Several years ago, the Lord taught me a lesson that, like a child, I stubbornly wanted to ignore. It was a lesson on learning how to forgive people who hurt me. Before this lesson, I was a person who clung to my anger and grudges as a cat clings to a branch in the tree. My fingernails were so deeply embedded in my own self-assured righteousness; I often was blind to my shortcomings. I want to share with you the needed characteristics, how to let go of bitterness, and the way to pray to help forgive someone who hurt you.
Boy, have I been hurt! I have been lied to, lied about, insulted, had words put in my mouth, and my words twisted. I have been hurt by Christians and non-Christians alike. And I wanted to remain rooted in my anger at everyone. The Lord decided to burn away anger and bitterness in a year, which I call my “refiner’s fire year,” that I felt attacked from all sides.
Situation after situation kept piling up on me in which I thought I was terribly wronged. To name a few: a parent in the church was displeased with the way I handled their teenage daughter’s underage drinking. That parent responded by telling me that I was a lousy youth leader, accused me of playing favorites, and finally that I was “a disappointment as a pastor’s wife.” That stung.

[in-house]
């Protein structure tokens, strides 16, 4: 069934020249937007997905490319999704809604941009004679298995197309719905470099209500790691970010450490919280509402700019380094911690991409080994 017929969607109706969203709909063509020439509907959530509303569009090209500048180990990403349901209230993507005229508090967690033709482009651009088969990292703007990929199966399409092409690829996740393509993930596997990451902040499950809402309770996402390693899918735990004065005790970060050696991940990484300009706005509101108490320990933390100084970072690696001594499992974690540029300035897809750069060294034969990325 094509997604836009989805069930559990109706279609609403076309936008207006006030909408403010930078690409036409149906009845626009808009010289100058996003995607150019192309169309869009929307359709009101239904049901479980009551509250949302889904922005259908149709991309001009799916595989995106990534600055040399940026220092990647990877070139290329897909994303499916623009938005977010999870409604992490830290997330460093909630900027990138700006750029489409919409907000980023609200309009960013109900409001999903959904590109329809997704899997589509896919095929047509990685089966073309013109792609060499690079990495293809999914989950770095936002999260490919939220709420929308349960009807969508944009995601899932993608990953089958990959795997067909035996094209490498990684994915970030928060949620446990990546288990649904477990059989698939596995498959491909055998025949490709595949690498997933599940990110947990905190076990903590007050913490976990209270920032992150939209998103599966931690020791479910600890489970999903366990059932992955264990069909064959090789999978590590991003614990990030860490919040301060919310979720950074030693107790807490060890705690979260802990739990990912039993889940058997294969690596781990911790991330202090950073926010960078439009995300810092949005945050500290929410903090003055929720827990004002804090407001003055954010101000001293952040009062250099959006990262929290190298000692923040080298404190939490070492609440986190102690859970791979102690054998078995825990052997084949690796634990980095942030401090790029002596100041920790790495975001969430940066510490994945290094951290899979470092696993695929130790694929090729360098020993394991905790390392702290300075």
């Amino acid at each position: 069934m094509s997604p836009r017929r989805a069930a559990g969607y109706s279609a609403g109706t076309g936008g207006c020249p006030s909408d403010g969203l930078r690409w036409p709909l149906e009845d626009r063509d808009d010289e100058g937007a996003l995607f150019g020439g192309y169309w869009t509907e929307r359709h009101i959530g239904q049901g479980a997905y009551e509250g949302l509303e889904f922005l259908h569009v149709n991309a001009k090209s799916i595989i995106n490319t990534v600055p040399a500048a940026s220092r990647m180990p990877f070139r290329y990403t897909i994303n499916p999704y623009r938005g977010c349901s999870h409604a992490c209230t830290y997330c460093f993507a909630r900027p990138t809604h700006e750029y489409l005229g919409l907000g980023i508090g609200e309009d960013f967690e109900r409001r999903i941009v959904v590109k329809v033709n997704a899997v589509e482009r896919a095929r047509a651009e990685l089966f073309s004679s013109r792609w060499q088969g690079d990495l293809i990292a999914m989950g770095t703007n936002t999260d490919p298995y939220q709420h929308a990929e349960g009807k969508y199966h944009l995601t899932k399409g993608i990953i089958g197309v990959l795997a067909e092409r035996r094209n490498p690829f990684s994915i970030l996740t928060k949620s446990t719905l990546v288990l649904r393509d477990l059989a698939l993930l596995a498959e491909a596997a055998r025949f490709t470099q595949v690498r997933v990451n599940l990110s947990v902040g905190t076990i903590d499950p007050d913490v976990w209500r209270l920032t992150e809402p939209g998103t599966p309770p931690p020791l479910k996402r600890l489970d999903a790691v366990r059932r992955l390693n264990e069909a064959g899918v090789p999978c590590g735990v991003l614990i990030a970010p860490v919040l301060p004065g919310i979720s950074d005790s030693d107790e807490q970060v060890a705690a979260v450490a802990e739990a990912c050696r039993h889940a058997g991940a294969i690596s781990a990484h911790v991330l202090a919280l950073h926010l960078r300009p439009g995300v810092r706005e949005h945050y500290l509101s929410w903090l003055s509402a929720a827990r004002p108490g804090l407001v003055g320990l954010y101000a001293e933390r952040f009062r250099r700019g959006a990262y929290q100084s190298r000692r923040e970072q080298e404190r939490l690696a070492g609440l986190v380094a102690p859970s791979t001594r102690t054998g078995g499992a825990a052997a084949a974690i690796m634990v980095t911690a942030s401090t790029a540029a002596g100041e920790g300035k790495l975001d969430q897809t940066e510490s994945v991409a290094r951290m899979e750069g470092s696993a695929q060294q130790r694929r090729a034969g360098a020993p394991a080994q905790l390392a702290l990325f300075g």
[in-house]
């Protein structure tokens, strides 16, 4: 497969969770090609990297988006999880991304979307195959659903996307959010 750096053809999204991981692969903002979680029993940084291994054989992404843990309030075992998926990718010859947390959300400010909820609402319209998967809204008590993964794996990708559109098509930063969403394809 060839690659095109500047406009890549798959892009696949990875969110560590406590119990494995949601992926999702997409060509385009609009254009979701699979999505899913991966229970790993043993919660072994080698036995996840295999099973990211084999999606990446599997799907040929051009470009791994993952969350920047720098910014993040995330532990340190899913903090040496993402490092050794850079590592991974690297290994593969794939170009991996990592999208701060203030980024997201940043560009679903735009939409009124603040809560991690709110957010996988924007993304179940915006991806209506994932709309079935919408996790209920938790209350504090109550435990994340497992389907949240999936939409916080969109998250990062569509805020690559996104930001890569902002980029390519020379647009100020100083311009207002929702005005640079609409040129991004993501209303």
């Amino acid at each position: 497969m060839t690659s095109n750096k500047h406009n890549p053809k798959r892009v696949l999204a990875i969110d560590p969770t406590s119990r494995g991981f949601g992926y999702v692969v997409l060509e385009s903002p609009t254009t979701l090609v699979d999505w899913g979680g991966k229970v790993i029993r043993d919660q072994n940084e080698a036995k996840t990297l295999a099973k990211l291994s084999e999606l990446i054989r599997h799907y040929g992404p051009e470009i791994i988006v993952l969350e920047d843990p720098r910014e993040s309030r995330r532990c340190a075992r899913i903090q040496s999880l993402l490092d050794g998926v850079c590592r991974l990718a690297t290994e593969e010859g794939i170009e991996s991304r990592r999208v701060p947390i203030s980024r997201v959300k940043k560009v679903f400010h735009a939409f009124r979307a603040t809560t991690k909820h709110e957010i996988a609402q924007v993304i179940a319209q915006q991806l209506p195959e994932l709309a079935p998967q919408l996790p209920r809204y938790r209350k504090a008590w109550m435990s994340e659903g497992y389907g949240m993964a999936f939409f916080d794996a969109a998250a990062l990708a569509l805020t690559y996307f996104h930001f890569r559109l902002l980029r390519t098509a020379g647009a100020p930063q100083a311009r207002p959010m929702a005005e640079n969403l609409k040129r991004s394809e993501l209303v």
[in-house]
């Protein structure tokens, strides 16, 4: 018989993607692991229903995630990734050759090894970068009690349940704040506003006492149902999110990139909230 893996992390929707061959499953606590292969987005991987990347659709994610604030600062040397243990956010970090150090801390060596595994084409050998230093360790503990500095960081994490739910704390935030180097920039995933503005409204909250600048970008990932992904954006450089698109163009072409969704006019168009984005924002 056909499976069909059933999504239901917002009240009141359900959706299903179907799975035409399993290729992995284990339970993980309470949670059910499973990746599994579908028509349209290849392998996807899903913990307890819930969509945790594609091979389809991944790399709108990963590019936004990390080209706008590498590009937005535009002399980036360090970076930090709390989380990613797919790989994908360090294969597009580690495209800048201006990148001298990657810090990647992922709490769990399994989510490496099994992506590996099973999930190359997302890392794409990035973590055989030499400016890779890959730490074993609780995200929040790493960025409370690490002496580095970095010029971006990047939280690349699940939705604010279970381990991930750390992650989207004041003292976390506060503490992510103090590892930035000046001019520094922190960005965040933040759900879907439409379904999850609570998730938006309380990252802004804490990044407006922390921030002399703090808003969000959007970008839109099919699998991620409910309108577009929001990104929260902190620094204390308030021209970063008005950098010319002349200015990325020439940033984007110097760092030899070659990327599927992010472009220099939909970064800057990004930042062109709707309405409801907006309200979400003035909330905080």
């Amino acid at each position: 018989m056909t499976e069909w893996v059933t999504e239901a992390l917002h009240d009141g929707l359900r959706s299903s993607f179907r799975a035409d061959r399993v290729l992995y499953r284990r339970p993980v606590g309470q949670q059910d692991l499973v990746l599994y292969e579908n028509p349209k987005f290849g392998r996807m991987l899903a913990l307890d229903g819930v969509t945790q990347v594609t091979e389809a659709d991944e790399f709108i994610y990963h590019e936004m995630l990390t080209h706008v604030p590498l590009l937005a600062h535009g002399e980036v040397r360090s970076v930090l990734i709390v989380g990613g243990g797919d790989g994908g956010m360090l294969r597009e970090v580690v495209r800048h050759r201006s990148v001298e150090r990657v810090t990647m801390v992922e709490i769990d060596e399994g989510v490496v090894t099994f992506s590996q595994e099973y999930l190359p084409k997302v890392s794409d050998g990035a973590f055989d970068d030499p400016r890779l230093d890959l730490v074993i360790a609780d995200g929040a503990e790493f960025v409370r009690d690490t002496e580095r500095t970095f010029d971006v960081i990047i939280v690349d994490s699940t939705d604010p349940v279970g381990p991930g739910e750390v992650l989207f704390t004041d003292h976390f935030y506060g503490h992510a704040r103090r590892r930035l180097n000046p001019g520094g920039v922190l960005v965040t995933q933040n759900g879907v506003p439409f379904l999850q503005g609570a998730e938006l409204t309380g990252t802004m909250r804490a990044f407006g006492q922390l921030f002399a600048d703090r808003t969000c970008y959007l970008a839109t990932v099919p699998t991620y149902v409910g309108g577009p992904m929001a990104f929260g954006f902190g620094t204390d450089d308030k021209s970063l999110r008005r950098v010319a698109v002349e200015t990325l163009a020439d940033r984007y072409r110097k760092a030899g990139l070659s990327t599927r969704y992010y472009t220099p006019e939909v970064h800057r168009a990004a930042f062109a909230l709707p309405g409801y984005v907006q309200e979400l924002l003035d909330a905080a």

Coupled with that, I was dealing with a toxic co-worker who loved to tell me I was a “nobody,” and that my religion was “a sham,” and that I had “no clue” what I was doing at work. She actively tried to turn other co-workers against me and made my work life torture.
“What I really wanted most was to hate them.”
I was a volcano of anger ready to erupt that year. Overflowing emotions just oozing out of my pores. I wanted to scream and shout at these people. I wanted to hurt them as they hurt me. What I really wanted most was to hate them. It’s so easy! I was convinced they deserved nothing more than hatred after the way they treated me.
However, “..if anyone says they love God yet hates their brother, they are a liar.” These jolting words of Christ set themselves up like a wall against a declaration of full hatred. Never did I allow the words “I HATE this person” to cross my lips. Who wants to be considered a liar?! But like a Pharisee who can’t fully comprehend Christ’s rejection of piety for true righteousness, I found it easy to brush past verses that I didn’t want to apply to myself.